How many ever different kind of breakfast recipes come and go, nothing can beat the classic idli. The best ever for breakfast, not to mention, healthy as well. Love the detailed post and the idlis look marvelous.

Archana said...

No breakfast can beat the idli one. The simple everyday idli is so full of favours. loved this easy how to do. Ideal for novice and experts too.

Archana said...

The basic idli is a favorite in my place. The moment I make some variety it is met with strong resistance. Loved your how to post perfect for novice and experts too.

Rafeeda - The Big Sweet Tooth said...

I love that you chose to post the regular idli too... I use the same proportion as you do, since that seems to be working for me all the time... Looks just so fluffy...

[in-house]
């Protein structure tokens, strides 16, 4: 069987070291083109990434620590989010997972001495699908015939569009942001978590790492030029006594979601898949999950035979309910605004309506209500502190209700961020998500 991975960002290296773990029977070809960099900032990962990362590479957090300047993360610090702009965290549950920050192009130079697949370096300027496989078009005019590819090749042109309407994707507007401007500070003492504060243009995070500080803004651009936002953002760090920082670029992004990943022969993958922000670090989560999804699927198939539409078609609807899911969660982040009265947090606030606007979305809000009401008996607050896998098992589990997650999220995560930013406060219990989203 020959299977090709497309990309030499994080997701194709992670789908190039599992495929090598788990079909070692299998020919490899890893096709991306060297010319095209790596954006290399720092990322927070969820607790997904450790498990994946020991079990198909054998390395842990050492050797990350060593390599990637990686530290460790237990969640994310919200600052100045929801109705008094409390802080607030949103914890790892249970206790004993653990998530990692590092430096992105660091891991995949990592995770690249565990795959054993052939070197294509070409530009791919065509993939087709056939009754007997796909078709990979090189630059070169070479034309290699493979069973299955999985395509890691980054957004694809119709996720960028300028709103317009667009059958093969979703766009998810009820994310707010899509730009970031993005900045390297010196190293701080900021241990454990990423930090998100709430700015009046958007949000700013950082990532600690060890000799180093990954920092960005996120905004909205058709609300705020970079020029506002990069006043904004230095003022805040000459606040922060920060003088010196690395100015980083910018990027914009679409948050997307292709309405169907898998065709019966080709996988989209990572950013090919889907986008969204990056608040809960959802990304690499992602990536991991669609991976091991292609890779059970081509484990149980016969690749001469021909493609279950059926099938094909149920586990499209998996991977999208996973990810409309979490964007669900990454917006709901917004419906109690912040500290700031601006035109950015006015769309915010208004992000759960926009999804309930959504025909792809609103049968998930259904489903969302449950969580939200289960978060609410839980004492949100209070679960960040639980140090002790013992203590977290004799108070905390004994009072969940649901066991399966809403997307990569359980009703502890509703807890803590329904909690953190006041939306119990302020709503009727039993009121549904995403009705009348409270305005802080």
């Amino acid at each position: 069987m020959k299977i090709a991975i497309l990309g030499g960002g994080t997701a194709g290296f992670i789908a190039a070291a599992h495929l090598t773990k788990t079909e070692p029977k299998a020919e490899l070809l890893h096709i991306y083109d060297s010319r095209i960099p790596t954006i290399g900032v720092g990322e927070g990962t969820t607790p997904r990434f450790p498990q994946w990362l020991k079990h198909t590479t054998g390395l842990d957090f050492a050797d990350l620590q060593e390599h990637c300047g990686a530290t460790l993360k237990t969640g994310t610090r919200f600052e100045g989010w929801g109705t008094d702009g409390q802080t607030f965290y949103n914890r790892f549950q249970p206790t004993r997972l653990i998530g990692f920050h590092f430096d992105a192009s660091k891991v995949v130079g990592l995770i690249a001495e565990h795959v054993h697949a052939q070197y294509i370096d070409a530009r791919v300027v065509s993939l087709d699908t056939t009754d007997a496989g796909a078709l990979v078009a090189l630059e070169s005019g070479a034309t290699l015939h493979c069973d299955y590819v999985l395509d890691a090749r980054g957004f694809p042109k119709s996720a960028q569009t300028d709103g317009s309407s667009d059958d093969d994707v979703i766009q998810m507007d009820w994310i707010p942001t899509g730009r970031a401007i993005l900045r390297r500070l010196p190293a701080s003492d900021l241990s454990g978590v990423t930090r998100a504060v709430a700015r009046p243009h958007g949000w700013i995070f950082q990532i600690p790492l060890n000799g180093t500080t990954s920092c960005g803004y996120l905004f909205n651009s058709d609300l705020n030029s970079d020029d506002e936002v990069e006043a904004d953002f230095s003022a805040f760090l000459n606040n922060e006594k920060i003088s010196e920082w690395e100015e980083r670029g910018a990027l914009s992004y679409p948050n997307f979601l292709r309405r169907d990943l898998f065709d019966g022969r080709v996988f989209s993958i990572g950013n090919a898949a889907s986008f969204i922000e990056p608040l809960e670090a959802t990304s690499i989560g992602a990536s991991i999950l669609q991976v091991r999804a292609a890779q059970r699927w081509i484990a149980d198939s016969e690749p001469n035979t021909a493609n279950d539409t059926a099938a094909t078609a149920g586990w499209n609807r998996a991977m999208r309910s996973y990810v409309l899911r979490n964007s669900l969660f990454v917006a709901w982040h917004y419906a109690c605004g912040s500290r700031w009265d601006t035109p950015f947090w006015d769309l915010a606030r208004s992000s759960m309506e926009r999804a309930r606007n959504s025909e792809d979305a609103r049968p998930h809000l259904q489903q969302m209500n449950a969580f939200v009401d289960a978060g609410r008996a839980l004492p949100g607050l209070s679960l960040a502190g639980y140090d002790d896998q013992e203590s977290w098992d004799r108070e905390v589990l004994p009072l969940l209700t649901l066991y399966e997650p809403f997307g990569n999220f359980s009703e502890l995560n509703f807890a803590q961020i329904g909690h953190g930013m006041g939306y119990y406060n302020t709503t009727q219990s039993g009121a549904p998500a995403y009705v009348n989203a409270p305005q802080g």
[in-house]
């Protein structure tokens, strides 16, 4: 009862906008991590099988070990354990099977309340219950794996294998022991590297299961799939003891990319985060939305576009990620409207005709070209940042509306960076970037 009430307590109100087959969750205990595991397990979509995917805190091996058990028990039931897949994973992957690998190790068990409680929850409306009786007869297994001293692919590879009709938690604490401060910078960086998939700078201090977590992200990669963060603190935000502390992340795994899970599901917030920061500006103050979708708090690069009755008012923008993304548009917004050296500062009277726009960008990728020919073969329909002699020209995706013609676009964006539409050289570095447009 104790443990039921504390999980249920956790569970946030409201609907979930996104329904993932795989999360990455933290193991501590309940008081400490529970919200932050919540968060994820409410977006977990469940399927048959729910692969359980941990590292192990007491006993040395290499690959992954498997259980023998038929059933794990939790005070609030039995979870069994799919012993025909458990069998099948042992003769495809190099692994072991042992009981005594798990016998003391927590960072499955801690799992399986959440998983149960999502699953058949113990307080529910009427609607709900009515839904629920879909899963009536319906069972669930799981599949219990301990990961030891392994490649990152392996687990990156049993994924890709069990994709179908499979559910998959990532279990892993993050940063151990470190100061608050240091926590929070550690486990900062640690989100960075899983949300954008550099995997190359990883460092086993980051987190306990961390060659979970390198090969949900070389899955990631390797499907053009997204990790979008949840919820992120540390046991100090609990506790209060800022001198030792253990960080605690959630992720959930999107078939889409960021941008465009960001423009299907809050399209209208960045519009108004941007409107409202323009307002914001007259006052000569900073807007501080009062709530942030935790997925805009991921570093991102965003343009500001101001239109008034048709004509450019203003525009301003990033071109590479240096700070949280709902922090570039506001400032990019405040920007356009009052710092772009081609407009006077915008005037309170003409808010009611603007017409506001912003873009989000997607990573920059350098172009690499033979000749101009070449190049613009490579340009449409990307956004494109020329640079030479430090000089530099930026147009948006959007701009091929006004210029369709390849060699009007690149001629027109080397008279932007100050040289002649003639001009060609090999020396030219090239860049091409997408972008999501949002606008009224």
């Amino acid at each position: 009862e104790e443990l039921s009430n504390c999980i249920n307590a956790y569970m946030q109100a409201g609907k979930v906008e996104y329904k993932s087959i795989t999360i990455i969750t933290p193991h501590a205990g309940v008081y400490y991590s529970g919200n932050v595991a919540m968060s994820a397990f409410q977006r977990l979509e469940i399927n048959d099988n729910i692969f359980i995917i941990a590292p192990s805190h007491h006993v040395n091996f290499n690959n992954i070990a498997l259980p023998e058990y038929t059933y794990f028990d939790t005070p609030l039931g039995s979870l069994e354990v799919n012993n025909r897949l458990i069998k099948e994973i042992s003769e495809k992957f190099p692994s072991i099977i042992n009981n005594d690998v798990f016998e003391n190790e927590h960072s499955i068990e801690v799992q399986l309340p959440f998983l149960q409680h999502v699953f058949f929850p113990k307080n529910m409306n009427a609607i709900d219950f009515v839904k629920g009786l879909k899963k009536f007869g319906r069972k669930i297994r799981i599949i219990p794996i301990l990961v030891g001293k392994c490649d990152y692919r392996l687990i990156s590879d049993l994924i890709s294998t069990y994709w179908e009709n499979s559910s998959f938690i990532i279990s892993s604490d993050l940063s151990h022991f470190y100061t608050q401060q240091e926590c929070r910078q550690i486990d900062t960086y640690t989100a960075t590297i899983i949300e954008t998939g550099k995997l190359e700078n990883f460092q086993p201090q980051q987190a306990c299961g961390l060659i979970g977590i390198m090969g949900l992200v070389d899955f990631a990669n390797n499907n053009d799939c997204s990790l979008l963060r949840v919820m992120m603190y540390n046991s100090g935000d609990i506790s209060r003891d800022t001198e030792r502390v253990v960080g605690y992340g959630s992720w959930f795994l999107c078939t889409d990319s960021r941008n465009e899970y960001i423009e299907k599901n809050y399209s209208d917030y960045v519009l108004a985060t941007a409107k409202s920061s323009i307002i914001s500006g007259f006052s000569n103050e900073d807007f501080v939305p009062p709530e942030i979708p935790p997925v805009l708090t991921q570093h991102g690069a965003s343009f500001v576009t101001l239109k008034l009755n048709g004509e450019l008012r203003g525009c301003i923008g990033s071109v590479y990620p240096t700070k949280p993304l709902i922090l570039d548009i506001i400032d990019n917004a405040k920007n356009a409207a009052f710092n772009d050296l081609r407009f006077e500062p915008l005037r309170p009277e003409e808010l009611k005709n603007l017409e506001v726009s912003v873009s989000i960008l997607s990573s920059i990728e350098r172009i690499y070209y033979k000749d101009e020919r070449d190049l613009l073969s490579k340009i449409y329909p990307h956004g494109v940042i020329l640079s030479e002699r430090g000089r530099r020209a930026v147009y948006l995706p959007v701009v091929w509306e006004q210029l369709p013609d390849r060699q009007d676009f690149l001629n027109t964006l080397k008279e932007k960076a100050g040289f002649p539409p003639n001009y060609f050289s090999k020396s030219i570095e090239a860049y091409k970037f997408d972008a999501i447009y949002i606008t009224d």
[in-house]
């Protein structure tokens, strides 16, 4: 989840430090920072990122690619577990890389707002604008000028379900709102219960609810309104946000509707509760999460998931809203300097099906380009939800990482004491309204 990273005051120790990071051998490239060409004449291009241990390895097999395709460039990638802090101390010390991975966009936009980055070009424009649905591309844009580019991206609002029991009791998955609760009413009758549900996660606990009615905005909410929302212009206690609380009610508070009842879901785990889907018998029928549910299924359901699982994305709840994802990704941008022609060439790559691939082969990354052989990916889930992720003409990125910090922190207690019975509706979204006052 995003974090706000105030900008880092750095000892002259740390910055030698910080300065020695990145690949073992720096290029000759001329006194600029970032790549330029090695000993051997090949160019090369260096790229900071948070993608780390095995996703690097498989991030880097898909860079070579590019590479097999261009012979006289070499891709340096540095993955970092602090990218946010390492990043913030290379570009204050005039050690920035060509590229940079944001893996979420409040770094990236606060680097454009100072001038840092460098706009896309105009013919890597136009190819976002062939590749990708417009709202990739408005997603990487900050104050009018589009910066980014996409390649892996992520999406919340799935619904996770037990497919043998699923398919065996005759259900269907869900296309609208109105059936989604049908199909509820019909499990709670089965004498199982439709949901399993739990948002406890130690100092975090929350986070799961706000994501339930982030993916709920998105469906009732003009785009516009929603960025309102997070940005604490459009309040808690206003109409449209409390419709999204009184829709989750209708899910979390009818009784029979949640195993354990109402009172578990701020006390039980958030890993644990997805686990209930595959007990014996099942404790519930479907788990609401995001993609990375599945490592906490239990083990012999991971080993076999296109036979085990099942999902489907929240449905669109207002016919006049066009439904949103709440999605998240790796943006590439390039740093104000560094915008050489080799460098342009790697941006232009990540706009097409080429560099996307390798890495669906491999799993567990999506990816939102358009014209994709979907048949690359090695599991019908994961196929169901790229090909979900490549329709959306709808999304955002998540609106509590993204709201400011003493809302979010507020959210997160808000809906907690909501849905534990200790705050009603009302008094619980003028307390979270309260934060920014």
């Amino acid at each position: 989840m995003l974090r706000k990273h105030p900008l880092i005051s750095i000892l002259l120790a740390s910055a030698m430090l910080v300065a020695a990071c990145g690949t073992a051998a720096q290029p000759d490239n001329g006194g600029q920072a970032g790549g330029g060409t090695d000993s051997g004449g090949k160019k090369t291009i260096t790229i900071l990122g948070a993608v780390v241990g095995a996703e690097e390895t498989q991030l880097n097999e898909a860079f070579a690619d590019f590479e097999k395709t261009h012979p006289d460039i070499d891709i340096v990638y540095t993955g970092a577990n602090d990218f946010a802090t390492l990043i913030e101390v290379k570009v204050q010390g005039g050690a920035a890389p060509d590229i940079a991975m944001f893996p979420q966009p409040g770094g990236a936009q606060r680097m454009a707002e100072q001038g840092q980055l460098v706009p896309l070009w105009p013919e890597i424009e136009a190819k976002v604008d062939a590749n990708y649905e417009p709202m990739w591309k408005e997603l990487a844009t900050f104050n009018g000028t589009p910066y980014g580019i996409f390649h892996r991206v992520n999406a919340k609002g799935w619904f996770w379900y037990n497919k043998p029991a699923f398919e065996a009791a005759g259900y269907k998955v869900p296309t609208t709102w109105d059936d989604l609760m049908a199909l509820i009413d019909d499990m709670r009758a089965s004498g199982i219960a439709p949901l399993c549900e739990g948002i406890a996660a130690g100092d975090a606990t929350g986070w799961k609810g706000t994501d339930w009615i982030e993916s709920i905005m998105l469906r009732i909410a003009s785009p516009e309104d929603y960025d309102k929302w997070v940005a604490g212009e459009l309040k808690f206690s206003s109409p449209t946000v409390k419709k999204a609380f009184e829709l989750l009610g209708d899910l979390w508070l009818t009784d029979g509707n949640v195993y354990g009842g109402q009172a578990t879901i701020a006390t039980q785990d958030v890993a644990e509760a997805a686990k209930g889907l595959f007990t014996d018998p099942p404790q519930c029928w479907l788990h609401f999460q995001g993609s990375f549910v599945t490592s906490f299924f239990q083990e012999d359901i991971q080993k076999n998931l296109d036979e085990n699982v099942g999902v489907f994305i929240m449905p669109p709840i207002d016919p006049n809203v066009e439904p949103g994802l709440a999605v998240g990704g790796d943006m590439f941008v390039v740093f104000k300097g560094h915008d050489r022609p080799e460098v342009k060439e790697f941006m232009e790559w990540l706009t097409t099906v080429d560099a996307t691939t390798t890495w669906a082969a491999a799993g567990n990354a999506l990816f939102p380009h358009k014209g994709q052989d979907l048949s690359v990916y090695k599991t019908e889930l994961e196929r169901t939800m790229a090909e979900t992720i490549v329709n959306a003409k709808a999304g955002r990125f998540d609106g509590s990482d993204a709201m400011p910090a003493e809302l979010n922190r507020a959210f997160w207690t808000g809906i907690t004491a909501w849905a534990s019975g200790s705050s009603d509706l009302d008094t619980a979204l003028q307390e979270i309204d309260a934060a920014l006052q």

Radha said...

Idli are the most favorite food for me. Your idlies look soft and fluffy. Love your step by step instructions.

Narmadha said...

Classic idli is always the best. Thanks for sharing all the tips and tricks which are so helpful. With chutney and sambar, we never get bored of these idlis.

MySpicyKitchen said...

This is quite a detailed post and very helpful for novice cooks and not so novice! I may follow one or two tips you mentioned above, next time I make idli, specially the batter consistency tip and amount of water.